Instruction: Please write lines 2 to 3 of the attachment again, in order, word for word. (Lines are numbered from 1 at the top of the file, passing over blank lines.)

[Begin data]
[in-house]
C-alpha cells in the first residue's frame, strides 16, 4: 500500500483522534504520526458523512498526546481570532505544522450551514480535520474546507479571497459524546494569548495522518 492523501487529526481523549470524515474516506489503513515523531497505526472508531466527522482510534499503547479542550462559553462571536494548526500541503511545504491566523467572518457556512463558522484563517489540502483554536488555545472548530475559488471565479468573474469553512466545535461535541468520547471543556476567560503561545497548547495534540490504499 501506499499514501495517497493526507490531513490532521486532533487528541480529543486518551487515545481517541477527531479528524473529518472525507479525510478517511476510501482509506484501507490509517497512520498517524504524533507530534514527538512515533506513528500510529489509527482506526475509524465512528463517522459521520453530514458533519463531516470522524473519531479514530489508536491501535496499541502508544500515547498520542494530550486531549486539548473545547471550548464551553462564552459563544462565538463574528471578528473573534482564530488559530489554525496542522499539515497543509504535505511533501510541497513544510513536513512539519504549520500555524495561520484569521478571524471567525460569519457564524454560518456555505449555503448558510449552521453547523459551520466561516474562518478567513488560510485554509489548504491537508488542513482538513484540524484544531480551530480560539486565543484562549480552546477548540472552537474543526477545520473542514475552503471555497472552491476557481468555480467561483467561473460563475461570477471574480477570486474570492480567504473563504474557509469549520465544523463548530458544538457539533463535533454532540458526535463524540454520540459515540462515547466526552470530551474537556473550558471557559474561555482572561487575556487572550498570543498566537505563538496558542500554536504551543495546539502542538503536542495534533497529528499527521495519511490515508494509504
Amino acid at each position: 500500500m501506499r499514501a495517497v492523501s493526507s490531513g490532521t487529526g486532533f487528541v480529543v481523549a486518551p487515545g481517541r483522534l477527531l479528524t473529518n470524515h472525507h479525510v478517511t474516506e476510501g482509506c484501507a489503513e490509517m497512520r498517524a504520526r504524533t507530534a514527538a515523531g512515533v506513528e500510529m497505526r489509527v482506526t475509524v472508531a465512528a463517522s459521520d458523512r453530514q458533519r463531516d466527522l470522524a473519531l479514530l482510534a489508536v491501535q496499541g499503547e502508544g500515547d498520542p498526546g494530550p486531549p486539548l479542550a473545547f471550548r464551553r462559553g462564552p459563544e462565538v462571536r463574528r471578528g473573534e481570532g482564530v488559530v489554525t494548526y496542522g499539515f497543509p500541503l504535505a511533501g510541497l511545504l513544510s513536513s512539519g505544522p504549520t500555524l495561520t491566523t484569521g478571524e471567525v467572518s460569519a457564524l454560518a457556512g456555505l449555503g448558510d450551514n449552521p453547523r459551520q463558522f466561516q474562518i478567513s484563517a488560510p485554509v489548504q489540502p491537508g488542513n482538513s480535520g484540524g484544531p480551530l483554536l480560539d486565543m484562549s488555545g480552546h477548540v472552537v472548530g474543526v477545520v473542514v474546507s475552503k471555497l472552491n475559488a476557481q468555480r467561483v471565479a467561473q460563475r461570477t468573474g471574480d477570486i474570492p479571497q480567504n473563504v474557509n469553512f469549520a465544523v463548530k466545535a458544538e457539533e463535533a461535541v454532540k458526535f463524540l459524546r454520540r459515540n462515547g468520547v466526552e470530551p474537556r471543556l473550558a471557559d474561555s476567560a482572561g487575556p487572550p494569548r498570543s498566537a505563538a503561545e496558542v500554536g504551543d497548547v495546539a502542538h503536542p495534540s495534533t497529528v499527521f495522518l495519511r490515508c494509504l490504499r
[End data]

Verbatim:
C-alpha cells in the first residue's frame, strides 16, 4: 500500500483522534504520526458523512498526546481570532505544522450551514480535520474546507479571497459524546494569548495522518 492523501487529526481523549470524515474516506489503513515523531497505526472508531466527522482510534499503547479542550462559553462571536494548526500541503511545504491566523467572518457556512463558522484563517489540502483554536488555545472548530475559488471565479468573474469553512466545535461535541468520547471543556476567560503561545497548547495534540490504499 501506499499514501495517497493526507490531513490532521486532533487528541480529543486518551487515545481517541477527531479528524473529518472525507479525510478517511476510501482509506484501507490509517497512520498517524504524533507530534514527538512515533506513528500510529489509527482506526475509524465512528463517522459521520453530514458533519463531516470522524473519531479514530489508536491501535496499541502508544500515547498520542494530550486531549486539548473545547471550548464551553462564552459563544462565538463574528471578528473573534482564530488559530489554525496542522499539515497543509504535505511533501510541497513544510513536513512539519504549520500555524495561520484569521478571524471567525460569519457564524454560518456555505449555503448558510449552521453547523459551520466561516474562518478567513488560510485554509489548504491537508488542513482538513484540524484544531480551530480560539486565543484562549480552546477548540472552537474543526477545520473542514475552503471555497472552491476557481468555480467561483467561473460563475461570477471574480477570486474570492480567504473563504474557509469549520465544523463548530458544538457539533463535533454532540458526535463524540454520540459515540462515547466526552470530551474537556473550558471557559474561555482572561487575556487572550498570543498566537505563538496558542500554536504551543495546539502542538503536542495534533497529528499527521495519511490515508494509504
Amino acid at each position: 500500500m501506499r499514501a495517497v492523501s493526507s490531513g490532521t487529526g486532533f487528541v480529543v481523549a486518551p487515545g481517541r483522534l477527531l479528524t473529518n470524515h472525507h479525510v478517511t474516506e476510501g482509506c484501507a489503513e490509517m497512520r498517524a504520526r504524533t507530534a514527538a515523531g512515533v506513528e500510529m497505526r489509527v482506526t475509524v472508531a465512528a463517522s459521520d458523512r453530514q458533519r463531516d466527522l470522524a473519531l479514530l482510534a489508536v491501535q496499541g499503547e502508544g500515547d498520542p498526546g494530550p486531549p486539548l479542550a473545547f471550548r464551553r462559553g462564552p459563544e462565538v462571536r463574528r471578528g473573534e481570532g482564530v488559530v489554525t494548526y496542522g499539515f497543509p500541503l504535505a511533501g510541497l511545504l513544510s513536513s512539519g505544522p504549520t500555524l495561520t491566523t484569521g478571524e471567525v467572518s460569519a457564524l454560518a457556512g456555505l449555503g448558510d450551514n449552521p453547523r459551520q463558522f466561516q474562518i478567513s484563517a488560510p485554509v489548504q489540502p491537508g488542513n482538513s480535520g484540524g484544531p480551530l483554536l480560539d486565543m484562549s488555545g480552546h477548540v472552537v472548530g474543526v477545520v473542514v474546507s475552503k471555497l472552491n475559488a476557481q468555480r467561483v471565479a467561473q460563475r461570477t468573474g471574480d477570486i474570492p479571497q480567504n473563504v474557509n469553512f469549520a465544523v463548530k466545535a458544538e457539533e463535533a461535541v454532540k458526535f463524540l459524546r454520540r459515540n462515547g468520547v466526552e470530551p474537556r471543556l473550558a471557559d474561555s476567560a482572561g487575556p487572550p494569548r498570543s498566537a505563538a503561545e496558542v500554536g504551543d497548547v495546539a502542538h503536542p495534540s495534533t497529528v499527521f495522518l495519511r490515508c494509504l490504499r